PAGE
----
Tuner 512 receives and processes an input signal and extracts video information transmitted on the receive signal. Depending on the particular type of signal being received (i.e., whether the received signal is digital or analog in nature), tuner 512 provides either an analog signal or digital data containing the extracted video information. The analog signal is provided to a processor module 516, and the digital video data is provided to a decoder 514.

Decoder 514 receives and decodes (i.e., decompresses) the video data and provides a decoded file. In one preferred embodiment of the invention, decoder 514 performs MPEG-2 (or MPEG-4, or another version of MPEG, or Video for Windows, or Indeo, or QuickTime) decoding and/or other decoding as necessary. The decoded file may be provided to a coder/decoder (Codec) 518 for compression and recording. In one preferred embodiment of the invention, decoder 514 further provides decoded analog or digital signals to processor module 516.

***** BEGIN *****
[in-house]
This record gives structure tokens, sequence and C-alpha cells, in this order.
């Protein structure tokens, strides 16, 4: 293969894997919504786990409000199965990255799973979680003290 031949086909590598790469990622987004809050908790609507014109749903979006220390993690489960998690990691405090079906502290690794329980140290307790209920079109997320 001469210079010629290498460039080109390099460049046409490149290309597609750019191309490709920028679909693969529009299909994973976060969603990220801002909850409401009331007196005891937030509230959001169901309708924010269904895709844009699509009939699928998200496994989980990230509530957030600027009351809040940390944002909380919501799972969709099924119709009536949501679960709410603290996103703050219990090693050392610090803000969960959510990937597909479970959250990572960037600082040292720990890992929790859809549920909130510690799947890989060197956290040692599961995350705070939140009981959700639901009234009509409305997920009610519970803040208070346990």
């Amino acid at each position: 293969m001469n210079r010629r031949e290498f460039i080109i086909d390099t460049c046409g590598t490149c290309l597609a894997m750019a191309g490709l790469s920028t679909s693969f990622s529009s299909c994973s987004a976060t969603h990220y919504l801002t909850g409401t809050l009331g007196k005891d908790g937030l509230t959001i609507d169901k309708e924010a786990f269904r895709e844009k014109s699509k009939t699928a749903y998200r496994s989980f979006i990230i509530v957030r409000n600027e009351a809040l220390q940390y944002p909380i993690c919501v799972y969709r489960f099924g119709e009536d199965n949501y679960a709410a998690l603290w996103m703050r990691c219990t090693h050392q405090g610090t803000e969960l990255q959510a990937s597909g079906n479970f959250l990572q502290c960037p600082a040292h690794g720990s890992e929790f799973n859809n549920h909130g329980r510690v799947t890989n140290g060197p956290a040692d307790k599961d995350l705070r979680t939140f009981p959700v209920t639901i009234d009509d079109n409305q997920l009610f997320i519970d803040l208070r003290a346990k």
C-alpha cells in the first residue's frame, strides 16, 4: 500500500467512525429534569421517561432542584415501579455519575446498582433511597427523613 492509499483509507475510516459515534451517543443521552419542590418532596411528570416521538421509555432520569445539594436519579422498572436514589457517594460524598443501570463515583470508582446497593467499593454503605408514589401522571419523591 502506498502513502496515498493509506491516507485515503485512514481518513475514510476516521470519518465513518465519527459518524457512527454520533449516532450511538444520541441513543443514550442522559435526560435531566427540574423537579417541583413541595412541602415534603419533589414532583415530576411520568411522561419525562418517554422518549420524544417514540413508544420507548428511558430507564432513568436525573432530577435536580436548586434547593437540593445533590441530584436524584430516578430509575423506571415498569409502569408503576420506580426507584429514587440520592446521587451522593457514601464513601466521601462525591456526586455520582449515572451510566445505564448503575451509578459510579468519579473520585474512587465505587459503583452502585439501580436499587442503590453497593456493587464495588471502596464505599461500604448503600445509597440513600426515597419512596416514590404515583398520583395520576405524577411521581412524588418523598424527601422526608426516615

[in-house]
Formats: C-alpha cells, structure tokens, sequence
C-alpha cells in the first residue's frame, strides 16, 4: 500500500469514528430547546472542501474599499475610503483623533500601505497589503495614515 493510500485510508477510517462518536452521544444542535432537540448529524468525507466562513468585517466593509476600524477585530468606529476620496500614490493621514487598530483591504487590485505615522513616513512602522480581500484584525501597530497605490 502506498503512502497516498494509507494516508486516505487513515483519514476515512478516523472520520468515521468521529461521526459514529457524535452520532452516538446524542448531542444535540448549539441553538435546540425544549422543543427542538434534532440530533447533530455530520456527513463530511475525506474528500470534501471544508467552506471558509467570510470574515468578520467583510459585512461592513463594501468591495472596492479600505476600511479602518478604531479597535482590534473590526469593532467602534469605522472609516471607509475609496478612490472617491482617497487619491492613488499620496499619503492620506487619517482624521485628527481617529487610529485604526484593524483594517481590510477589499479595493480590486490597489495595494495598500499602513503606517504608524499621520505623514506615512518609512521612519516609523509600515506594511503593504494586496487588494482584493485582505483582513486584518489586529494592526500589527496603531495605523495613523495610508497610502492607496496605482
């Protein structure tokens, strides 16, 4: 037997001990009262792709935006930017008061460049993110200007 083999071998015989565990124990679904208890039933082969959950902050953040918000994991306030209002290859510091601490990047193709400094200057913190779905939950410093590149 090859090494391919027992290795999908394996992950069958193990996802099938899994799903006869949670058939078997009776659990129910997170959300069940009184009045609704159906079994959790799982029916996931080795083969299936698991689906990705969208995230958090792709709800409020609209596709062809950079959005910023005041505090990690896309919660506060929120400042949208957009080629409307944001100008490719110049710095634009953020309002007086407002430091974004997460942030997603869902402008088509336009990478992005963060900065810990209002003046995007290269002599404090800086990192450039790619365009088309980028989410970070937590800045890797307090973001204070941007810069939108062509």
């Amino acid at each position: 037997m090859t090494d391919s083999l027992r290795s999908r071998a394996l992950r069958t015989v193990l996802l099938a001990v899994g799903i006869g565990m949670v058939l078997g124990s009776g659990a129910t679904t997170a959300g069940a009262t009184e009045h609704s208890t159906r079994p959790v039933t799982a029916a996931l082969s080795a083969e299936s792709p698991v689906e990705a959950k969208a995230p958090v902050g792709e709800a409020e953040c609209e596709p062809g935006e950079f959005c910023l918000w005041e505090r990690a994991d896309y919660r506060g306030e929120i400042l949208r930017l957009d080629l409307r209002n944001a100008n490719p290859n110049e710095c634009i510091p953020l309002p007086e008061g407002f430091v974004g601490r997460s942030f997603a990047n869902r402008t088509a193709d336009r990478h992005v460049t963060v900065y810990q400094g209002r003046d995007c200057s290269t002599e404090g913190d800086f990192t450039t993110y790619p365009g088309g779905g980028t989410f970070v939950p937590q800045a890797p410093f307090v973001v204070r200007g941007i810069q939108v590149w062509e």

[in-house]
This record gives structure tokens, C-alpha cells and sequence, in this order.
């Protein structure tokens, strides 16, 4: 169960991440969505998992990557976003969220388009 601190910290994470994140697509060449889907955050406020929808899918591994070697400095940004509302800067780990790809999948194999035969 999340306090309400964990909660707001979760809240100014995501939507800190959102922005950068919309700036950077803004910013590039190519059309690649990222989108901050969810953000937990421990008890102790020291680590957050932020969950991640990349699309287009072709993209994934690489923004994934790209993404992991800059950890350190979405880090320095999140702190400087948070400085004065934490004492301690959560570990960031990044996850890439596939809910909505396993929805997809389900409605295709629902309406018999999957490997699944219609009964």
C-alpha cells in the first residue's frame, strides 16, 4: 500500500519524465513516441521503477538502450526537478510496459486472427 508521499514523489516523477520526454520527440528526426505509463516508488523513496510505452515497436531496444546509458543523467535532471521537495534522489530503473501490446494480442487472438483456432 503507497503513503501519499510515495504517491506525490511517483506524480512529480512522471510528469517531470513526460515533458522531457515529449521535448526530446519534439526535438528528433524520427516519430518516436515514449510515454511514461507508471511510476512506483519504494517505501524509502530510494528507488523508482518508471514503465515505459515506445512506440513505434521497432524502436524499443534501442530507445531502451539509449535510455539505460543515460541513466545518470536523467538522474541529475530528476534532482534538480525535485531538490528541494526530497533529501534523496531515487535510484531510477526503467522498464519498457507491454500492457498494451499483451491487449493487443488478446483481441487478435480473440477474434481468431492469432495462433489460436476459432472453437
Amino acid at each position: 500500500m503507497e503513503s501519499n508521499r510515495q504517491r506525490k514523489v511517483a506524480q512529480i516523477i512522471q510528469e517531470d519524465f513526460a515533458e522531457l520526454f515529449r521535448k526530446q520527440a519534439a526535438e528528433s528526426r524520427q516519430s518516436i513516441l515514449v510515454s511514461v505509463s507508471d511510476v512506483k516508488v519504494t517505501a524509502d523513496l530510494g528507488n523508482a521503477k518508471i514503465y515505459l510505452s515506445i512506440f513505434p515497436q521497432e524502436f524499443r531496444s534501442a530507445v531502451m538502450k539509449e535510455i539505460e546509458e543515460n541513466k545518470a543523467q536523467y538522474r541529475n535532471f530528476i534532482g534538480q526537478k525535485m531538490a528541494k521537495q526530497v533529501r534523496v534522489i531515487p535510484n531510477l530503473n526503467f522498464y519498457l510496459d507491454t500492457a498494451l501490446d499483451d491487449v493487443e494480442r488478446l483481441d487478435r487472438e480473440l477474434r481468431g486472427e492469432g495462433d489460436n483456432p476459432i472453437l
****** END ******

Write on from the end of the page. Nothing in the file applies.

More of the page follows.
In one preferred embodiment of the invention, processor module 516 further processes (e.g., conditions) the analog signal received from tuner 512 or decoder 514. Processor module 516 then provides the signals to a display (e.g., a standard television set, a high-definition television set, flat panel display, or an equivalent), and speakers via video ports 526 and audio ports 528, respectively. In one embodiment, processor module 514 includes a processor that determines how the signal is to be processed. How the signal is processed may be dependent on the current user selection in the form of commands and on a preprogrammed set of commands. For example, a user may have programmed the system to record a movie, but the user still wants to watch a game in instant playback mode.